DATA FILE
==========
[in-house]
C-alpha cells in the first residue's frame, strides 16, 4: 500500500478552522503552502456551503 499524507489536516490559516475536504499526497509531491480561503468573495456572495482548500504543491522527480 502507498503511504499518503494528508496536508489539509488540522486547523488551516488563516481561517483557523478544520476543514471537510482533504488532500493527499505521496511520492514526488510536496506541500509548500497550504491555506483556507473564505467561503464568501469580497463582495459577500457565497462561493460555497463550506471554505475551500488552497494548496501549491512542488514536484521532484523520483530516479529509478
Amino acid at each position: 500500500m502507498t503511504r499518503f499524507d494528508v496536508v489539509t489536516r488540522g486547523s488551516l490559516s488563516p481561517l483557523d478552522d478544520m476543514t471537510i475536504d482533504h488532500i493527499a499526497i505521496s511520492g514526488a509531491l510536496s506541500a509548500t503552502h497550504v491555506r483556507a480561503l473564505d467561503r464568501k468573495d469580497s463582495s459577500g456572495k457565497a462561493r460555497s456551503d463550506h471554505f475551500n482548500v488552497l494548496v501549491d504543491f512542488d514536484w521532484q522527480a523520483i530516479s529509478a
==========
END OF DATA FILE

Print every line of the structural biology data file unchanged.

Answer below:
[in-house]
C-alpha cells in the first residue's frame, strides 16, 4: 500500500478552522503552502456551503 499524507489536516490559516475536504499526497509531491480561503468573495456572495482548500504543491522527480 502507498503511504499518503494528508496536508489539509488540522486547523488551516488563516481561517483557523478544520476543514471537510482533504488532500493527499505521496511520492514526488510536496506541500509548500497550504491555506483556507473564505467561503464568501469580497463582495459577500457565497462561493460555497463550506471554505475551500488552497494548496501549491512542488514536484521532484523520483530516479529509478
Amino acid at each position: 500500500m502507498t503511504r499518503f499524507d494528508v496536508v489539509t489536516r488540522g486547523s488551516l490559516s488563516p481561517l483557523d478552522d478544520m476543514t471537510i475536504d482533504h488532500i493527499a499526497i505521496s511520492g514526488a509531491l510536496s506541500a509548500t503552502h497550504v491555506r483556507a480561503l473564505d467561503r464568501k468573495d469580497s463582495s459577500g456572495k457565497a462561493r460555497s456551503d463550506h471554505f475551500n482548500v488552497l494548496v501549491d504543491f512542488d514536484w521532484q522527480a523520483i530516479s529509478a